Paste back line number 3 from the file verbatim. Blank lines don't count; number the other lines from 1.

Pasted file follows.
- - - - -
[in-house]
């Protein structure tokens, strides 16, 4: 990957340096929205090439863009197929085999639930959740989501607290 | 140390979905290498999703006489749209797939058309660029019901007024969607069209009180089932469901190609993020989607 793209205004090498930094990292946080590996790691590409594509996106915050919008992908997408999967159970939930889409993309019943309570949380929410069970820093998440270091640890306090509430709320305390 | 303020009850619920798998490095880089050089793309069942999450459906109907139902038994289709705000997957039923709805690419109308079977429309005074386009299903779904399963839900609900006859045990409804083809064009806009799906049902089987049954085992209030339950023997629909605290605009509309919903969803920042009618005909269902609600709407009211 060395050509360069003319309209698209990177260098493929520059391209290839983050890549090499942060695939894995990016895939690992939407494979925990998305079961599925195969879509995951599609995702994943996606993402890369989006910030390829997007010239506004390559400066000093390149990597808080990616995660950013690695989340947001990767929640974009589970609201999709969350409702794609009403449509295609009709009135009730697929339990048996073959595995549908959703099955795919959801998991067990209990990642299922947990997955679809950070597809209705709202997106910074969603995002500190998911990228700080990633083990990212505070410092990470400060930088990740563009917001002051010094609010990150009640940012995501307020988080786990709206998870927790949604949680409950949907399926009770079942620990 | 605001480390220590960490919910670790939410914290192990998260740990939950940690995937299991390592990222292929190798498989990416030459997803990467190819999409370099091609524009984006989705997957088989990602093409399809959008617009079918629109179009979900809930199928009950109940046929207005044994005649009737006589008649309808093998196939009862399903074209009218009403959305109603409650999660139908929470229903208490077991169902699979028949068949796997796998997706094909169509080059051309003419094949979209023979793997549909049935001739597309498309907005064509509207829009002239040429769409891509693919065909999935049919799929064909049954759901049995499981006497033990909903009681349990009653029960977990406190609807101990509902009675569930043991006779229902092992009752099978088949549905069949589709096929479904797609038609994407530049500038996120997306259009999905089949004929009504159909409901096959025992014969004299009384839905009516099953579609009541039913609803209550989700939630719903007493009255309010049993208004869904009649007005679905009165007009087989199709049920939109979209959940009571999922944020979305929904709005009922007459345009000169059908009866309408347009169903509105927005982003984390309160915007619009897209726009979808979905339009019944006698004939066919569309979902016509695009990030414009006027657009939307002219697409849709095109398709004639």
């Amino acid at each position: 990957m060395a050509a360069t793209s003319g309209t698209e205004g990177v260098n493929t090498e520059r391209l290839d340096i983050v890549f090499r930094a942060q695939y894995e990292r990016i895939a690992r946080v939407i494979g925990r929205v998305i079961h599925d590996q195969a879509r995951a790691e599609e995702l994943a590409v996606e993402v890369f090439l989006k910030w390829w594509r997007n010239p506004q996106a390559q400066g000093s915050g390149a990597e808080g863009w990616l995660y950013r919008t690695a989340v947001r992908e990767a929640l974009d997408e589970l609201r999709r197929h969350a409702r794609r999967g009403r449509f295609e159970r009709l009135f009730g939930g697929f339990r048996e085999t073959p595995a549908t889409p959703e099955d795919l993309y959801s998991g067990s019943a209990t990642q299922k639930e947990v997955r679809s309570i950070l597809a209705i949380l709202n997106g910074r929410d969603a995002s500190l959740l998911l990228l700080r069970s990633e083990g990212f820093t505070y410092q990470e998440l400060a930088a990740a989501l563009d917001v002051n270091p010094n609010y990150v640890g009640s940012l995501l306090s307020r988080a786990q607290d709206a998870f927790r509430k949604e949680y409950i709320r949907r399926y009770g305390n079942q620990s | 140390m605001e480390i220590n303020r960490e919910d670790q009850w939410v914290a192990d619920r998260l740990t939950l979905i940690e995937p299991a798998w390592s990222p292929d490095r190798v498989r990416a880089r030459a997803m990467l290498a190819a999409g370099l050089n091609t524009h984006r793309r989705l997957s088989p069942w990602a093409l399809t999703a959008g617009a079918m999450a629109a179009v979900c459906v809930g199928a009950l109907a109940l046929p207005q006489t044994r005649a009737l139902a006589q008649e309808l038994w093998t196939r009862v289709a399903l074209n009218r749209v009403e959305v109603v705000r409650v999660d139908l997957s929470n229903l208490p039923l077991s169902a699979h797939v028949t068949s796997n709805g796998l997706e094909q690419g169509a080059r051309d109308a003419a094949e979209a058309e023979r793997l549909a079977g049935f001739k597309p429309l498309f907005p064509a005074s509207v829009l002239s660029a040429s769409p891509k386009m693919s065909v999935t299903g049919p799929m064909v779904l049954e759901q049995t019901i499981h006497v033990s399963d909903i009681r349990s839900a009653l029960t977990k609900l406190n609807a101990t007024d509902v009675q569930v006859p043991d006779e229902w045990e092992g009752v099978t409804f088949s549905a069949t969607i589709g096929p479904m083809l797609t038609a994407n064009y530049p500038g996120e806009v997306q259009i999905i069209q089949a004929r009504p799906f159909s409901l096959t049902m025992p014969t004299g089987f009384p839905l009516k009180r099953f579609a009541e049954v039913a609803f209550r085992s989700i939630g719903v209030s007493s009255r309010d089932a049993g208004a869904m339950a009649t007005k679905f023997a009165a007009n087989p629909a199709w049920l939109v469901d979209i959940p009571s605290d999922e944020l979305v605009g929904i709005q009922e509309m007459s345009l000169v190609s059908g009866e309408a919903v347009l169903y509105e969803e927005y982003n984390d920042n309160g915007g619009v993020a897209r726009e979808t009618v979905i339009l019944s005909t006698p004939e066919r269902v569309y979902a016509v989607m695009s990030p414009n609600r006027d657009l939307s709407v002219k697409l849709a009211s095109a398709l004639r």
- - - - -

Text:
């Amino acid at each position: 990957m060395a050509a360069t793209s003319g309209t698209e205004g990177v260098n493929t090498e520059r391209l290839d340096i983050v890549f090499r930094a942060q695939y894995e990292r990016i895939a690992r946080v939407i494979g925990r929205v998305i079961h599925d590996q195969a879509r995951a790691e599609e995702l994943a590409v996606e993402v890369f090439l989006k910030w390829w594509r997007n010239p506004q996106a390559q400066g000093s915050g390149a990597e808080g863009w990616l995660y950013r919008t690695a989340v947001r992908e990767a929640l974009d997408e589970l609201r999709r197929h969350a409702r794609r999967g009403r449509f295609e159970r009709l009135f009730g939930g697929f339990r048996e085999t073959p595995a549908t889409p959703e099955d795919l993309y959801s998991g067990s019943a209990t990642q299922k639930e947990v997955r679809s309570i950070l597809a209705i949380l709202n997106g910074r929410d969603a995002s500190l959740l998911l990228l700080r069970s990633e083990g990212f820093t505070y410092q990470e998440l400060a930088a990740a989501l563009d917001v002051n270091p010094n609010y990150v640890g009640s940012l995501l306090s307020r988080a786990q607290d709206a998870f927790r509430k949604e949680y409950i709320r949907r399926y009770g305390n079942q620990s | 140390m605001e480390i220590n303020r960490e919910d670790q009850w939410v914290a192990d619920r998260l740990t939950l979905i940690e995937p299991a798998w390592s990222p292929d490095r190798v498989r990416a880089r030459a997803m990467l290498a190819a999409g370099l050089n091609t524009h984006r793309r989705l997957s088989p069942w990602a093409l399809t999703a959008g617009a079918m999450a629109a179009v979900c459906v809930g199928a009950l109907a109940l046929p207005q006489t044994r005649a009737l139902a006589q008649e309808l038994w093998t196939r009862v289709a399903l074209n009218r749209v009403e959305v109603v705000r409650v999660d139908l997957s929470n229903l208490p039923l077991s169902a699979h797939v028949t068949s796997n709805g796998l997706e094909q690419g169509a080059r051309d109308a003419a094949e979209a058309e023979r793997l549909a079977g049935f001739k597309p429309l498309f907005p064509a005074s509207v829009l002239s660029a040429s769409p891509k386009m693919s065909v999935t299903g049919p799929m064909v779904l049954e759901q049995t019901i499981h006497v033990s399963d909903i009681r349990s839900a009653l029960t977990k609900l406190n609807a101990t007024d509902v009675q569930v006859p043991d006779e229902w045990e092992g009752v099978t409804f088949s549905a069949t969607i589709g096929p479904m083809l797609t038609a994407n064009y530049p500038g996120e806009v997306q259009i999905i069209q089949a004929r009504p799906f159909s409901l096959t049902m025992p014969t004299g089987f009384p839905l009516k009180r099953f579609a009541e049954v039913a609803f209550r085992s989700i939630g719903v209030s007493s009255r309010d089932a049993g208004a869904m339950a009649t007005k679905f023997a009165a007009n087989p629909a199709w049920l939109v469901d979209i959940p009571s605290d999922e944020l979305v605009g929904i709005q009922e509309m007459s345009l000169v190609s059908g009866e309408a919903v347009l169903y509105e969803e927005y982003n984390d920042n309160g915007g619009v993020a897209r726009e979808t009618v979905i339009l019944s005909t006698p004939e066919r269902v569309y979902a016509v989607m695009s990030p414009n609600r006027d657009l939307s709407v002219k697409l849709a009211s095109a398709l004639r």